November 30, 2015

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03/10/08 Growing Greatness

There's an old saying that goes, “It’s hard to remember it's your job to drain the swamp when you’re waist deep in alligators.”

Sound familiar?

It’s hard to inspire greatness when you’re under huge pressure. Inspiration is important in all businesses, but in the film, music, and radio businesses — which all provide entertainment — inspiration is the backbone to success. Uninspired air personalities make for bland radio stations, which yield even blander ratings and revenues. Of course, everyone working in radio needs inspiration; not just the air talent, but every person working within the walls of the station. Inspired people make better employees, and in turn make their customers happier customers.

Pixar director Brad Bird recently collaborated with Chef Thomas Keller on the film Ratatouille. The theme of the film is this: Anybody can cook, but it takes passion to become a great cook. On the film’s DVD, which features an interview with writer/director Bird and Chef Keller, both stress that creative ideas can’t be forced. They emphasize building creative environments that foster a creative state of mind, and note that spontaneity is key to the creative process.

When making the film, Bird was faced with a two-year process of inspiring his team of writers, animators, musicians, story-boarders, and sound engineers on a daily basis. Describing himself as “enthusiastically demanding,” Bird says “It’s a matter of coaching greatness out of people, and it’s all about commitment. Over and over I heard, ‘I love finding and exploring new tastes,’ ‘I love copying animal movements,’ ‘I love hitting new standards,’ ‘I love finding that extra something that makes it more engaging.’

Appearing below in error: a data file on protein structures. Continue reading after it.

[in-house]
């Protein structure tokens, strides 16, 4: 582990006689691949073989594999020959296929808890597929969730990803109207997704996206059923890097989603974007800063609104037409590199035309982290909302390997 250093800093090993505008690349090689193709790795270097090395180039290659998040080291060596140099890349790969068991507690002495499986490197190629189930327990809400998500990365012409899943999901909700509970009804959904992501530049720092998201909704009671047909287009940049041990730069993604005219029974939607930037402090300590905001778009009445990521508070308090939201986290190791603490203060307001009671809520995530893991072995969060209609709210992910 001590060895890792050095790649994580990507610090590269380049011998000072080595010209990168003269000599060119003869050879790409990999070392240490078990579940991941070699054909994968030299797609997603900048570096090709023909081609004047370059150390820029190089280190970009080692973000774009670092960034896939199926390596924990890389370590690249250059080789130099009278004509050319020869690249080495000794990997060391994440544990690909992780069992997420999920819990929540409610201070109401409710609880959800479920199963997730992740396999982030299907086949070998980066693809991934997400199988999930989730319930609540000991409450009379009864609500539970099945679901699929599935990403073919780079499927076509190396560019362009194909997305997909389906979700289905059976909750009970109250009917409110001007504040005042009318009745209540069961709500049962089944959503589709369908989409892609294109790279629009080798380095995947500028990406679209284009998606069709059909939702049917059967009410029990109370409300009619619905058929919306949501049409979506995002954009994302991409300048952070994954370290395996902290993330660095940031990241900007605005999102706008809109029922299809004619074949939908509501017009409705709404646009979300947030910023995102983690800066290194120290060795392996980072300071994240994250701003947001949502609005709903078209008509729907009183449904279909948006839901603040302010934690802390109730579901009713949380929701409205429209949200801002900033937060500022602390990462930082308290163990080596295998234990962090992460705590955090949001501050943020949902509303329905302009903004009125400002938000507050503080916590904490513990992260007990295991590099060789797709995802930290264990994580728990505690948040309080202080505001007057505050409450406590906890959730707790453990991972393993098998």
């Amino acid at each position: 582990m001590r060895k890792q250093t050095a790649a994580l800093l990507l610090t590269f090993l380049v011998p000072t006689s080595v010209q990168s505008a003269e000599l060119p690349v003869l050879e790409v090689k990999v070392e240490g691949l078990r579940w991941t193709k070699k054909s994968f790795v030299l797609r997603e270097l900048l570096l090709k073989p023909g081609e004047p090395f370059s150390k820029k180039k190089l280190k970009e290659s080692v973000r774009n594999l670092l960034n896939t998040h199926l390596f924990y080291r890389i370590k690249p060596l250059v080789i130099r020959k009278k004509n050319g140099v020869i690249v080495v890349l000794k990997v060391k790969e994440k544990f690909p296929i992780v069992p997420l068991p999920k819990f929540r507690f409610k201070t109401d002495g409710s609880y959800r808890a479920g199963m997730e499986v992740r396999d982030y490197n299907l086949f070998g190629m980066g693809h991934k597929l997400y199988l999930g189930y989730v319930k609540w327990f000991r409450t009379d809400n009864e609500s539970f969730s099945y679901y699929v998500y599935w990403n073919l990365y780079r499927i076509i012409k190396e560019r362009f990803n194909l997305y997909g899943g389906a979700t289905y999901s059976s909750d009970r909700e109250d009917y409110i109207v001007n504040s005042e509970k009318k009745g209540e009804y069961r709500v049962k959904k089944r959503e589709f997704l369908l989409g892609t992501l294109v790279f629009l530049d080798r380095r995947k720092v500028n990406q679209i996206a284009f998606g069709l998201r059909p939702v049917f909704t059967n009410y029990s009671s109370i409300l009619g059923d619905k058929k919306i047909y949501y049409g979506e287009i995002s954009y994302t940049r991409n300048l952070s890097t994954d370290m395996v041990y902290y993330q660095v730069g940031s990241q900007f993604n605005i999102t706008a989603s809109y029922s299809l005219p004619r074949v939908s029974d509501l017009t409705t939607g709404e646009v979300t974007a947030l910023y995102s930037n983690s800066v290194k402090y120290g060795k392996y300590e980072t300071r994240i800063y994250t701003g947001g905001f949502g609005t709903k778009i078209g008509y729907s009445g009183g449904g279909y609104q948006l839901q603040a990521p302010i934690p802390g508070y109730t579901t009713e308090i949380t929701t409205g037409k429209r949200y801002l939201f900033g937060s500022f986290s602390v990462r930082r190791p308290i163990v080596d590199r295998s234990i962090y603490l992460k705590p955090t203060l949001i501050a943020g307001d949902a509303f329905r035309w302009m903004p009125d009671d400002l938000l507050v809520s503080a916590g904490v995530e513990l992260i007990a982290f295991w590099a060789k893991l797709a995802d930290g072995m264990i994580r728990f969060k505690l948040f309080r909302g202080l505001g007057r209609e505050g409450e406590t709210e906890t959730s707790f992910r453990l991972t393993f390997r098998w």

What is the key to inspiring people at your radio station? It’s not about micro-managing, controlling, or pushing. You can’t just walk into the control room and yell, “You’d better be funny or I’ll fire you!” And you can't follow a specific creative process. The key is simply working to help each person improve a little bit here, a little bit there. A gradual tweaking. Bird says that in the animation business it’s important to create a sense of self-improvement among the team, and a sense of urgency. “Our films are never truly finished. We just get to stop at our deadline.”

Every manager is tasked with the dilemma of how to inspire workers to achieve new goals. My father ran a factory that made pots and pans. Every day he would greet his employees: “How many did you hit today, Charlie?” Charlie would answer, and my dad would encourage him: “Do you think you can do just one more each day for a week?” They always hit the goal, and the output grew dramatically year after year. The strategy was not to force huge goals the factory employees did not believe they could hit, but to inspire them one day at a time.

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